Also, I suppose I’m anxious about being lopsided having an implant only on one side. Like you, I’m likely to be a few sizes smaller on the reconstructed breast. How does it feel physically and how have you coped psychologically? I keep reminding myself that this will be a small price to pay to be alive for my kids.

I hope you don’t mind so many questions. Thank you again for taking the time to respond. So much appreciated.

NCD24 profile image
NCD24 in reply to MLH52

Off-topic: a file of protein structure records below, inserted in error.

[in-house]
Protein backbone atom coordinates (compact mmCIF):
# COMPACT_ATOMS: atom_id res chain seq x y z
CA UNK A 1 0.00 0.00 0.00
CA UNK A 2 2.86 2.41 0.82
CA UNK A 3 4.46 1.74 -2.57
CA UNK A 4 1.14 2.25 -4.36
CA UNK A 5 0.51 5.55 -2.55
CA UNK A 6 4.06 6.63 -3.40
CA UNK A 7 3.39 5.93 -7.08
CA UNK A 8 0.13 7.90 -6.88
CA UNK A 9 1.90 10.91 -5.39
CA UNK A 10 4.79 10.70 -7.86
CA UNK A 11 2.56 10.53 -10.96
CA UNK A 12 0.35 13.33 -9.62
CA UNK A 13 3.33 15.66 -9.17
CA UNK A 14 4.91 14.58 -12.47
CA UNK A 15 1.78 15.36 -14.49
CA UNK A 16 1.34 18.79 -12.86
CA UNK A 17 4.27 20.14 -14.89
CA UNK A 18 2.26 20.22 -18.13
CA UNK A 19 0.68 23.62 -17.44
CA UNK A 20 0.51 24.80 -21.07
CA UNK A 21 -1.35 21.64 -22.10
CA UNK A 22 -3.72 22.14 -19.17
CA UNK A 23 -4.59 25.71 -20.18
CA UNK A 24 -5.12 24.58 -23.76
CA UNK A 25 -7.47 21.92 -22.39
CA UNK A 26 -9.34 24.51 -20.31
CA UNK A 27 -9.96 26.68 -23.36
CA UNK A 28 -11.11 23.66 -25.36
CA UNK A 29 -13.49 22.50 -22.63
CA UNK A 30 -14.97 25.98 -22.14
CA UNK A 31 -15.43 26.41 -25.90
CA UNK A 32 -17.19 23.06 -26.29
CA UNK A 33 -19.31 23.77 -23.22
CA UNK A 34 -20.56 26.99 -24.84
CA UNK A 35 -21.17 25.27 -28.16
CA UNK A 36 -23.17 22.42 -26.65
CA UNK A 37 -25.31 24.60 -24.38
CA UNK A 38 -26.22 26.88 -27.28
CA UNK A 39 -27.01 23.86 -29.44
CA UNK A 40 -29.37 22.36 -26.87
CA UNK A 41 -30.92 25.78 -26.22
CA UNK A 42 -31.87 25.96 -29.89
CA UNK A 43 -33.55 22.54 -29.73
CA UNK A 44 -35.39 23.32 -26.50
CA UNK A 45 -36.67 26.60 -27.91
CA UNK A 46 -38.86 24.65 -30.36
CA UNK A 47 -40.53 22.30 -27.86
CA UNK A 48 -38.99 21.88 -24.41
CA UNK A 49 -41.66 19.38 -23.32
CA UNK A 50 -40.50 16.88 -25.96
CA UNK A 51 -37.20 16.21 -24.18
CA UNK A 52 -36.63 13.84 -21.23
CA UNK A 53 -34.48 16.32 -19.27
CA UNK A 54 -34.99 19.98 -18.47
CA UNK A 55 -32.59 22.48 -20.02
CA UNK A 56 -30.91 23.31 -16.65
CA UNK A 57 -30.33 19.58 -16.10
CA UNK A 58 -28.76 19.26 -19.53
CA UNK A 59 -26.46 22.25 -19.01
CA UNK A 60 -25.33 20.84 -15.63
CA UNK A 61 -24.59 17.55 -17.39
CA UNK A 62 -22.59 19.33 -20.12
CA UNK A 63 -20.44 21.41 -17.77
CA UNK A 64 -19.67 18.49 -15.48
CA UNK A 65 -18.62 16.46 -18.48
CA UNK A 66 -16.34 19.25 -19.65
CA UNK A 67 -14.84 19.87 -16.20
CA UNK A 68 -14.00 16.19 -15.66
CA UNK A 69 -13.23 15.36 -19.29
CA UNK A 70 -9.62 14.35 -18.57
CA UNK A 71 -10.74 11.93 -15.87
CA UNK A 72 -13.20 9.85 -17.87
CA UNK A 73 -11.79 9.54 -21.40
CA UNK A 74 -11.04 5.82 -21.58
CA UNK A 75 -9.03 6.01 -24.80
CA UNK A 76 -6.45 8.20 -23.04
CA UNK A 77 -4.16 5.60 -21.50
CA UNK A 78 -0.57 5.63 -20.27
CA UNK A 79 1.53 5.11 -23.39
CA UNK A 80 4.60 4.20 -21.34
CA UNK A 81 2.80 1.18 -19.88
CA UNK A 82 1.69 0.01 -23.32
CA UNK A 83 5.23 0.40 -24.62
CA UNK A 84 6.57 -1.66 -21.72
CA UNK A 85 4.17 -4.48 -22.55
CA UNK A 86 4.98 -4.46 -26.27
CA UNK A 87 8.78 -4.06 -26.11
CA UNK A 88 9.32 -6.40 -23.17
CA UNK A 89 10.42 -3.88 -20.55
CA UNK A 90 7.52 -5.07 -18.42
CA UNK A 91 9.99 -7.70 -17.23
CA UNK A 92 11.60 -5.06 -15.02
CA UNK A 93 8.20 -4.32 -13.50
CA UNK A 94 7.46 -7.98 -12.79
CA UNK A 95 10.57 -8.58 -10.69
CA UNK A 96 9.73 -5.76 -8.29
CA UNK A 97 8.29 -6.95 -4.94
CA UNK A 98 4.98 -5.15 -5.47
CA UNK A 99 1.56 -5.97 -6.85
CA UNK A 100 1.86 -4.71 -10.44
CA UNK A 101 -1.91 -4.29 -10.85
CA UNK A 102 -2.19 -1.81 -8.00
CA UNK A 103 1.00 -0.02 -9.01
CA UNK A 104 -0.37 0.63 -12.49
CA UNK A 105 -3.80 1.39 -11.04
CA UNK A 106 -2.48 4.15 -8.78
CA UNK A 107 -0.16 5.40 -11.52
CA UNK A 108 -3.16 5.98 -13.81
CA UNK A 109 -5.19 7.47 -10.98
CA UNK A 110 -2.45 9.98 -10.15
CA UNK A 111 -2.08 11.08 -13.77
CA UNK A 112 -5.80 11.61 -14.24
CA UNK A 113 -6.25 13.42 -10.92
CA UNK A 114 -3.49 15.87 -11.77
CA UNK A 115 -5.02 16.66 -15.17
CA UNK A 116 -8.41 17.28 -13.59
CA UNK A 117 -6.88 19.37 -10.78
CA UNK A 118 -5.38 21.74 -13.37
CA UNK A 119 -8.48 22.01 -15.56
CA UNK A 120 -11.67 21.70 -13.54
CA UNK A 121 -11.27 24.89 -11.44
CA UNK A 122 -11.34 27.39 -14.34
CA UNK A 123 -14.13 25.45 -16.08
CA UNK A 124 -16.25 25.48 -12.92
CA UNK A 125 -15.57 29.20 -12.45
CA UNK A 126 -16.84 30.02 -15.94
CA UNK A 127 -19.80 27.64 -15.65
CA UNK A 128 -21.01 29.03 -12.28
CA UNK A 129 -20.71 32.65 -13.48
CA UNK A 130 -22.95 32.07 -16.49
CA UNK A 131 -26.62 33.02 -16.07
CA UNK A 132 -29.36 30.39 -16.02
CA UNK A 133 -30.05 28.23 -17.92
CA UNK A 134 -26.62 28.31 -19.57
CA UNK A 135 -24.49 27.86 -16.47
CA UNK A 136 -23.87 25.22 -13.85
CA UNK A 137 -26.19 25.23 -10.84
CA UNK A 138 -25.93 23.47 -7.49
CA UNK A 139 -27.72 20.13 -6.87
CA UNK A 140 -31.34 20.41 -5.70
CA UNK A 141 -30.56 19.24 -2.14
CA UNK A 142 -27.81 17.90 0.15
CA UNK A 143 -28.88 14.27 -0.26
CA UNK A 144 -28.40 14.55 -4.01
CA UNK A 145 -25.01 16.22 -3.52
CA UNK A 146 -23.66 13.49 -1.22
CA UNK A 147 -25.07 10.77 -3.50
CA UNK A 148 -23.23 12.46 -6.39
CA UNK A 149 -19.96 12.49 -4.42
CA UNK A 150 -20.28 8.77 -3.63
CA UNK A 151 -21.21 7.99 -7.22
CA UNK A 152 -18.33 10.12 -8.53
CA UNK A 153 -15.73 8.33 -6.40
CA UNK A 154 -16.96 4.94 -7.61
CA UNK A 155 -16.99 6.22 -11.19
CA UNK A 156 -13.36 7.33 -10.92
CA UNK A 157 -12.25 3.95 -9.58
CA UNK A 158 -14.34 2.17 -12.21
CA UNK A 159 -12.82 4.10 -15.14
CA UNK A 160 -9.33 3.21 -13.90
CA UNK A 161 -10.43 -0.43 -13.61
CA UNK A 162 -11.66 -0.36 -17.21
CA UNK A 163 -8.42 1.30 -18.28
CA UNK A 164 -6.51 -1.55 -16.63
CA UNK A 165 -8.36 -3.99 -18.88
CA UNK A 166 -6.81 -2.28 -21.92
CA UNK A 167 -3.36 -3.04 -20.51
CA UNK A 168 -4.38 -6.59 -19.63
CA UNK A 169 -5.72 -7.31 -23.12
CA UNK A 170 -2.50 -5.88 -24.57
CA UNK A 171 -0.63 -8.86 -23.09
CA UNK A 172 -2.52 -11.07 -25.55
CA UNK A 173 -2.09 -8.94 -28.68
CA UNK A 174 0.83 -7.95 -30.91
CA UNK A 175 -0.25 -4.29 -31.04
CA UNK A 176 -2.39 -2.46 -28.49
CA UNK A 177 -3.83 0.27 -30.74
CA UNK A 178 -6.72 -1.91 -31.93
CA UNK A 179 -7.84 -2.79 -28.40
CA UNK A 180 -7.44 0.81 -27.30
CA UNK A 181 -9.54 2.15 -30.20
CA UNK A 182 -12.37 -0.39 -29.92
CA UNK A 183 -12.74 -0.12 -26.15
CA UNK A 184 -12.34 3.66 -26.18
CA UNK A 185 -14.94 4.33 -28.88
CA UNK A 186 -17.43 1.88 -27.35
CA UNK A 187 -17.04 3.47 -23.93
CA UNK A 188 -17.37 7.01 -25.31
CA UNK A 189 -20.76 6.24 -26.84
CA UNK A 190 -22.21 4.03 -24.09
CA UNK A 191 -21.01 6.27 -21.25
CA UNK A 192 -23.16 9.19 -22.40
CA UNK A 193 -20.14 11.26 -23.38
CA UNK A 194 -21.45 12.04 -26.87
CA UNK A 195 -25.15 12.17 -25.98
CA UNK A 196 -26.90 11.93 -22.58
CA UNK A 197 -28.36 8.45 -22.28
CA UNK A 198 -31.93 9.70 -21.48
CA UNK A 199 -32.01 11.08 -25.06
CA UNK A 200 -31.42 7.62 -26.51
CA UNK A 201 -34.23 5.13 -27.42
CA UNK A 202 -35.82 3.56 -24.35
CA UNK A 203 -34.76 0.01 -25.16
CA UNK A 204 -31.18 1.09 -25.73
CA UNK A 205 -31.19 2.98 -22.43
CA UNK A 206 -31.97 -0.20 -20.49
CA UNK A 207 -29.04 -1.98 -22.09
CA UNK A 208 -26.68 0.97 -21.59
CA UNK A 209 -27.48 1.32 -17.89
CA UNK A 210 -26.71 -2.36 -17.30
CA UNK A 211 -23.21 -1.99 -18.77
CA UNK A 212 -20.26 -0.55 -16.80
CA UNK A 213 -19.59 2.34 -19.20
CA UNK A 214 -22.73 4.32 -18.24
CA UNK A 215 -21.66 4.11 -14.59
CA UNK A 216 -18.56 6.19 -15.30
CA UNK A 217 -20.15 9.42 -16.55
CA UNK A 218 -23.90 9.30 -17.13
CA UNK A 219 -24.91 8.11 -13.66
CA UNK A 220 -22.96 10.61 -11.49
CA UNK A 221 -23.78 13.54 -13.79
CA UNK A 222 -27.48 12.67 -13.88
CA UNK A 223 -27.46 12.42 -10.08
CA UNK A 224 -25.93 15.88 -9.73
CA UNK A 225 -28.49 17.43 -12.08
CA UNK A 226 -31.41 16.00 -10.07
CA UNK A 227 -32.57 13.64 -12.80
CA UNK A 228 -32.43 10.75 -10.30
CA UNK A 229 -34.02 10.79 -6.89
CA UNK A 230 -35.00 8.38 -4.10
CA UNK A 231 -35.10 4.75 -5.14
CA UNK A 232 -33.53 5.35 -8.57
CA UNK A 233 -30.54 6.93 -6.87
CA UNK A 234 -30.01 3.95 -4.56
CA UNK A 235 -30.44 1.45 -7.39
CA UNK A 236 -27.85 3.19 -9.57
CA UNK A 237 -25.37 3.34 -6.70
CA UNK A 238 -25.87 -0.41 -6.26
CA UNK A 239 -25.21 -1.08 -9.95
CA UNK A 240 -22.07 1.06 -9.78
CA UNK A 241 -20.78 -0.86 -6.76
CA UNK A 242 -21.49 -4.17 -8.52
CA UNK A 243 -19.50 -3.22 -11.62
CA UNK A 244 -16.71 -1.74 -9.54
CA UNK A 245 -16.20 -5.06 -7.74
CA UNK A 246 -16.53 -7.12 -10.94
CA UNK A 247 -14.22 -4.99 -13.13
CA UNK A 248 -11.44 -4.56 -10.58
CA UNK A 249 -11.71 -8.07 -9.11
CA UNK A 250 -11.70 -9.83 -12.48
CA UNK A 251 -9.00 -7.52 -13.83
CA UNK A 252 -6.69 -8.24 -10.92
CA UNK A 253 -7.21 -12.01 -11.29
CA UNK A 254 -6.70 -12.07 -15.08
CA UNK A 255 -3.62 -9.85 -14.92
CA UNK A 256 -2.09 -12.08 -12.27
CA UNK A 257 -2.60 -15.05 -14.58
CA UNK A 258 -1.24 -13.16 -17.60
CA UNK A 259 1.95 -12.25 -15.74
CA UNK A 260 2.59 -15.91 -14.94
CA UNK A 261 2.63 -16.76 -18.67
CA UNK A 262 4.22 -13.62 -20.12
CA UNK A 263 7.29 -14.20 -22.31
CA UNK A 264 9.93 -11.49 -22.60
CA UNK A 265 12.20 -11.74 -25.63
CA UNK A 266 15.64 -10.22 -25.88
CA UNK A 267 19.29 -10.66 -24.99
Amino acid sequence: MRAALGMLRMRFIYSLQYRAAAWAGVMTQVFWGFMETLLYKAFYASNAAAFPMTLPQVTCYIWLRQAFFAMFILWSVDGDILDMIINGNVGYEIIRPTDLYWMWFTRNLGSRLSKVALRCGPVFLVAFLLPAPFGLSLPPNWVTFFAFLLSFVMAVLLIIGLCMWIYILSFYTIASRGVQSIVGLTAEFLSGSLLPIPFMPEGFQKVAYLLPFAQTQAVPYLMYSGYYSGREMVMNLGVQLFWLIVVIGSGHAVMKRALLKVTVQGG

Hi no problem answering any questions if I can help in anyway. The pathology showed I had residual disease in my breast and lymph nodes so I didn’t have a pathological response to chemo so maybe that’s why I was offered radiotherapy. I am stage 2 also and HER2 positive. I was then offered more chemo to reduce to risk of reoccurrence. I’m in the UK where are you from? Maybe there is different policies for different places, I’m not sure! My radiotherapy was under my arm and also up to my collarbone so didn’t just involve my breast and maybe because I have several lymph nodes affected and 3 tumours over 8cm they offered radiotherapy too. To be honest I didn’t find the mastectomy as difficult as I thought it was going to be, I actually found the lymph node removal harder as it was in my right arm and I’m right handed so I didn’t have full range of movement in my arm (I still don’t) so I needed my husband to help wash my hair and found certain things that involved my arm difficult my chest area was actually okay pain wise. I actually didn’t find the breast surgery too bad, I took pain relief when I was in hospital and I think I took codeine for the first day or two when I was home but then I just took paracetamol after that. The pain in my chest wasn’t too bad at all. I did buy a back rest, think it was from Amazon which propped me up at night and that did help with sleeping. The hospital should give you drain bags too, these are really helpful when moving around. You are tender and need to watch what your doing after a mastectomy, no heavy lifting but on the whole it was actually fine for me like I say the lymph node clearance and not having use of my right arm was the hardest. I was up and about properly after maybe 5 days and before that I was just up and walking about in my hospital room or bedroom. I walked round to my sisters and sat out in the garden with some friends within the first two weeks. I didn’t do any housework though I was just pottering around and going for short walks. It’s hard for me to say about work and housework as I went straight from surgery to radiotherapy then more chemo. I would say after 3 weeks you could manage work from home if your computer based but any housework like hoovering, lifting washing baskets etc I would say 6 weeks even though you might feel okay you need to be careful. I was pottering about and making lunches and tidying up after kids within 2-3 weeks but nothing that involved anything strenuous or lifting. Also I was told I couldn’t drive for 6 weeks so not sure how that would work if your driving your kids to school. I haven’t found the different size breast too much of an issue as I haven’t been back at work yet and I’m wearing loungewear just now but it is something I’m thinking about when I go back to work. If I wear a tshirt round the house with no bra you can see the different in size and also if I was to wear anything tight but it’s not too bad when I wear a cupped tshirt bra. My nurse has given me a website that does mastectomy and lumpectomy bras so one side I would have a sleeve I could slip some padding in to even them up. I haven’t done anything about this yet but will need to before I go back to work in August. My implant is very hard and I am aware of it at times but for me personally I would have found going flat far too difficult so I dont regret my decision and it’s been the best thing for me. Sorry for the long reply I hope some of that helps xx